After Archibald's death, The Bulletin was acquired by other owners who swung over to the Tory side of politics while retaining all the exotic racism of the founder, and all through the 1920s, 1930s 1940s and 1950s, The Bulletin was both viciously anti-Labor and rabidly racist, adding to Archibald's anti-Asian racism a vicious anti-semitism. Finally, in the 1960s, the magazine was acquired by the Packer family, and is now a rather pedestrian business magazine and appears to have shed the racism of the past. Thank heaven for that!
However, even in the 19th century there was a significant amount of opposition to racism in the trade unions. The following exerpt is from a chapter by Mick Armstrong in Class and Class Conflict in Australia edited by Rick Kuhn and Tom O'Lincoln.
Consider the early Amalgamated Shearers' Union (ASU), notorious for its exclusion of Asians. There is no doubting the racism of the ASU leadership, which became more pronounced as a conservative bureaucracy strengthened its control, after defeats in the Great Strikes of the 1890s weakened the position of militants. Yet the union members were more open to ideas of inter-racial unity than most historians contend. In 1889 Robert Stevenson, a militant organiser, won the support of the Bourke branch for allowing Chinese shearers to retain their membership. The Bourke members, predominantly landless labourers, were more open to ideas of working-class unity than members nearer the coast, where small farmers predominated.
The ASU (shearers' union) paper, The Hummer, in 1891 exposed the terrible conditions of Aborigines, and they were exempt from the racist exclusion clause. Indeed at the 1891 ASU conference the Adelaide branch moved to admit Aborigines for half the normal fee. A compromise was reached: Aborigines received full benefits by payment of an annual contribution, without the entrance fee.
It was not only militants who supported this measure. The more conservative general secretary David Temple thought it would be a «graceful act to those from whom the country had been taken», and that it would be good for the union's image.
Nevertheless, by the time of federation, labour movement opposition to migration had become solidly entrenched and the White Australia Policy had become an almost unchallengeable orthodoxy in the labour movement. The labour movement didn't produce the White Australia Policy. It was initiated by the British ruling class, emanating from the Colonial Office in London, and it oozed out of the general fabric of BritishAustralia imperialist bourgeois ideology. Nevertheless, despite its ruling-class origins, this unfortunate attitude became extremely entrenched in the labour movement.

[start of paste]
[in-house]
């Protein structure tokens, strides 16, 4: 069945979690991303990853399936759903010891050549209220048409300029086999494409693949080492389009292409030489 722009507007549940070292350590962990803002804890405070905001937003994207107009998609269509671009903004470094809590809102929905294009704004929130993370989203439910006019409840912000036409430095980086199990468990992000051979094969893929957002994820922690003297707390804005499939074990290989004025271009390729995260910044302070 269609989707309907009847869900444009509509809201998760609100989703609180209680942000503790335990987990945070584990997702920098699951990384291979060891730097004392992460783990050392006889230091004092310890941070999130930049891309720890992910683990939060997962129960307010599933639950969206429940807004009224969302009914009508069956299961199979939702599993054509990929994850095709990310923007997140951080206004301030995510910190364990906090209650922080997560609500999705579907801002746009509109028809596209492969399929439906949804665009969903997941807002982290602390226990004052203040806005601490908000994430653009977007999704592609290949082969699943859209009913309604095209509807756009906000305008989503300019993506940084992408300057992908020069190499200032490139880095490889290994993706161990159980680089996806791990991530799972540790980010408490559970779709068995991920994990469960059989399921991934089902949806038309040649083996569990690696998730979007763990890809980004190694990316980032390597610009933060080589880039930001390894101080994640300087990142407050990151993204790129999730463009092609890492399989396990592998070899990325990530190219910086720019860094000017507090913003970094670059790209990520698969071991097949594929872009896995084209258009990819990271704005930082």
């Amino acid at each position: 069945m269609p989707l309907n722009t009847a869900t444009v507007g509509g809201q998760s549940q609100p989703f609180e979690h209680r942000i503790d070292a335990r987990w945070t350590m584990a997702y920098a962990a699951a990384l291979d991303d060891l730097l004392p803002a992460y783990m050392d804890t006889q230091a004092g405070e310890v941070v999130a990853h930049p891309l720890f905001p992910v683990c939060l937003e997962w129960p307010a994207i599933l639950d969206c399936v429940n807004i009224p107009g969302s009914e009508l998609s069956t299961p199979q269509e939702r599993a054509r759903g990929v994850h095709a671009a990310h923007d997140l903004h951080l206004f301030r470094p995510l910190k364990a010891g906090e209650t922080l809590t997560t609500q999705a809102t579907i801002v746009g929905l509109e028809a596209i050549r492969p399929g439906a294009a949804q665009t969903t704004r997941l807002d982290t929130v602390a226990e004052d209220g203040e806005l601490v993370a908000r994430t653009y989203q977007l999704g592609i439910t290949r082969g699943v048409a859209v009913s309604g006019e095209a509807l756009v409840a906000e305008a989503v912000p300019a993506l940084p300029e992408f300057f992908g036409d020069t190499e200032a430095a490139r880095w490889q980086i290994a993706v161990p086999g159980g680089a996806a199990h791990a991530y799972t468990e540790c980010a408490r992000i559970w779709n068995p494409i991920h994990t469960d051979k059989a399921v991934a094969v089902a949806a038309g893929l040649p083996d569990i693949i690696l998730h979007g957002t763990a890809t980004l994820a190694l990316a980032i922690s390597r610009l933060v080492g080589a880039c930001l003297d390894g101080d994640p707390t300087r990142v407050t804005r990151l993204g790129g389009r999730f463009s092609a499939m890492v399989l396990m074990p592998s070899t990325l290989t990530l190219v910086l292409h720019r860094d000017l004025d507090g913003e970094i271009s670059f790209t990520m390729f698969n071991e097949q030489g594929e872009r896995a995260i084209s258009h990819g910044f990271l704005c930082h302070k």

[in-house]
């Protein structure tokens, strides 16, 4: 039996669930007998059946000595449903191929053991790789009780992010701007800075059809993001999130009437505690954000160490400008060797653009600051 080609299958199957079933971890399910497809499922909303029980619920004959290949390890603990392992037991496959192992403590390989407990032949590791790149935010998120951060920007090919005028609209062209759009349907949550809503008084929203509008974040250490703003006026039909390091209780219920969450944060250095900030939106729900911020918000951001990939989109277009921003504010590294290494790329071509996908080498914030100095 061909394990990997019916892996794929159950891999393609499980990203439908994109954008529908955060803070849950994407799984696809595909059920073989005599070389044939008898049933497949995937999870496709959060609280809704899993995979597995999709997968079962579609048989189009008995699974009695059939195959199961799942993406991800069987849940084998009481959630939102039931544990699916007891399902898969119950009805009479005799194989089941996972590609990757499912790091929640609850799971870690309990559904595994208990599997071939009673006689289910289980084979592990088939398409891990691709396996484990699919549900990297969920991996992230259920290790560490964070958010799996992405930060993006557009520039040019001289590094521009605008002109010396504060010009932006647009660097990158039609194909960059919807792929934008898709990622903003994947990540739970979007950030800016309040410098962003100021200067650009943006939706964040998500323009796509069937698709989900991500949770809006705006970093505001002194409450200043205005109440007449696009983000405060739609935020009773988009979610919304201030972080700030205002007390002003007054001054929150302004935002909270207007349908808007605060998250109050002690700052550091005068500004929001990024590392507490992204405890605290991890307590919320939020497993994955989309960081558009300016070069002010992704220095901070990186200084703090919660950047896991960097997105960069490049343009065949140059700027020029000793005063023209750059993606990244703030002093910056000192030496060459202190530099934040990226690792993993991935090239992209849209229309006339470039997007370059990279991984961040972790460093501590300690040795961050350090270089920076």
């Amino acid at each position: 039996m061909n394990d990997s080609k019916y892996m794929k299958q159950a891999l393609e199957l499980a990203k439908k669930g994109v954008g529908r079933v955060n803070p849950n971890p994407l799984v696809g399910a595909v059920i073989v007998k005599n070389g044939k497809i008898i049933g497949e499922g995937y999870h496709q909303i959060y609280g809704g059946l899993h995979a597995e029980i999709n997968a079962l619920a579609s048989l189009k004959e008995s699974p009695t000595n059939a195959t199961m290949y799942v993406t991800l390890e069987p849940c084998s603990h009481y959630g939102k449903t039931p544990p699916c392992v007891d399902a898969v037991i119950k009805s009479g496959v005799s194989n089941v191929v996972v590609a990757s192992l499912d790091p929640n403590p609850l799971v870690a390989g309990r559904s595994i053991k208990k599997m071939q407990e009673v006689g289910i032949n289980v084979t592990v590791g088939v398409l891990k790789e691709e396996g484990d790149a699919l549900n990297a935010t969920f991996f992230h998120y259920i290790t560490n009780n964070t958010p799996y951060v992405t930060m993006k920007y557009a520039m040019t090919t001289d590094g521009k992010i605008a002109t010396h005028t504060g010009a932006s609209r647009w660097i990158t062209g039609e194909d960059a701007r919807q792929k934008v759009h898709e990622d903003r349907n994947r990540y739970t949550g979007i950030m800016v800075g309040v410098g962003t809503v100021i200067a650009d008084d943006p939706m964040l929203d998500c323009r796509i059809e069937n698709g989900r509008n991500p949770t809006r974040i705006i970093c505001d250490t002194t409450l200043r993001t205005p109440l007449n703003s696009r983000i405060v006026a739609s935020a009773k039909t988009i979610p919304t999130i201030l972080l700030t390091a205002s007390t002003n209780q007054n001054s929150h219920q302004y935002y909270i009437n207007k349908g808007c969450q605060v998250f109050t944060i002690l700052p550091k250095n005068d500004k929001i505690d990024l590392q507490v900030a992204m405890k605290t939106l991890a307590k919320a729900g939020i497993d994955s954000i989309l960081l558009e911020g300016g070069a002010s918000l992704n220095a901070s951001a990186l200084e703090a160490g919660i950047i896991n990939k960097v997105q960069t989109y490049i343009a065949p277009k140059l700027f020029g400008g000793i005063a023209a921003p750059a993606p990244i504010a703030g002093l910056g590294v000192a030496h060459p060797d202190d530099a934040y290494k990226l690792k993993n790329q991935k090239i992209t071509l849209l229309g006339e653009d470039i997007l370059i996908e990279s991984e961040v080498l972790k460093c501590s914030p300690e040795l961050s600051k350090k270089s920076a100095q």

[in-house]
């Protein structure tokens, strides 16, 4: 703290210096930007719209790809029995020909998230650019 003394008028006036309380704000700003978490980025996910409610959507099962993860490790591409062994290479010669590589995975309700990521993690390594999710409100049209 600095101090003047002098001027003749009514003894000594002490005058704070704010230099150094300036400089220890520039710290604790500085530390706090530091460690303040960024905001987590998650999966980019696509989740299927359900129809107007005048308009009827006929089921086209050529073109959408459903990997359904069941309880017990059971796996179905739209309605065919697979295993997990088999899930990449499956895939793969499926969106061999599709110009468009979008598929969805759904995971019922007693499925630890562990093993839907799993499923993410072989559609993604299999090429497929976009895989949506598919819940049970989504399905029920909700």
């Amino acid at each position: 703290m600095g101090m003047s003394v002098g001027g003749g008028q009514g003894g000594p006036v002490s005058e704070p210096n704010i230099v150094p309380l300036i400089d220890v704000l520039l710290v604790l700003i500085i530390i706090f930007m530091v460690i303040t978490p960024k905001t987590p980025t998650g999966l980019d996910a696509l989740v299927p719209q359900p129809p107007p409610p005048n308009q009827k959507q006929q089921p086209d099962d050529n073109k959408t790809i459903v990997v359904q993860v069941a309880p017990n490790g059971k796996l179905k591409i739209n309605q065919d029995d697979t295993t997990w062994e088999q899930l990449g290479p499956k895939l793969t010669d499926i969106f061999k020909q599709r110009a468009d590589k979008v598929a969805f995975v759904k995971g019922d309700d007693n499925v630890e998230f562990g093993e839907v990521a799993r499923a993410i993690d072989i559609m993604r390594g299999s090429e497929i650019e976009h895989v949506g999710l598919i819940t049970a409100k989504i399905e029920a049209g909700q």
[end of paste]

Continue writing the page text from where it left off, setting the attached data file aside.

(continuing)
The heroic member of the Left Opposition in Russia, Victor Serge, towards the end of his life, was challenged by theoreticians who completely opposed the Russian Revolution. He responded to this by saying:
It is often said that the germ of all Stalinism was in Bolshevism at its beginning. Well, I have no objection. Only, Bolshevism also contained many other germs a mass of other germs and those who lived through the enthusiasm of the first years of the first victorious revolution ought not to forget it. To judge the living man by the death germs which the autopsy reveals in a corpse and which he may have carried in him since his birth is this very sensible?.
Much the same analogy can be applied to the argument put forward by Iggy Kim, that the germ of racism was absolutely dominant in the formation of the Australian Labor Party. That may have an element of truth, but there were many other germs present in the early years of the Australian labour movement and the ALP. While the racism was dominant, it was contested by significant and vocal minorities in and around the labour movement. My investigations have led me to the conclusion that there were two significant currents that dissented from the prevailing racism.
One location of opposition was the hierarchy of the Catholic Church, which was an international outfit, the boss of which was an Italian in the Vatican in Rome, and it had a largely Irish flock in Australia, thoroughly alienated from the rhetoric of British Australia.
There were also quite a few Catholics who weren't British. Cardinal Moran defended the Chinese. Moran also, on a number of occasions, articulately exposed the imperialist activities of Protestant missionaries in the South Pacific. Caroline Chisholm defended Asian migration to Australia. Archbishop Duhig, the long-time and politically very right-wing Archbishop of Brisbane, nevertheles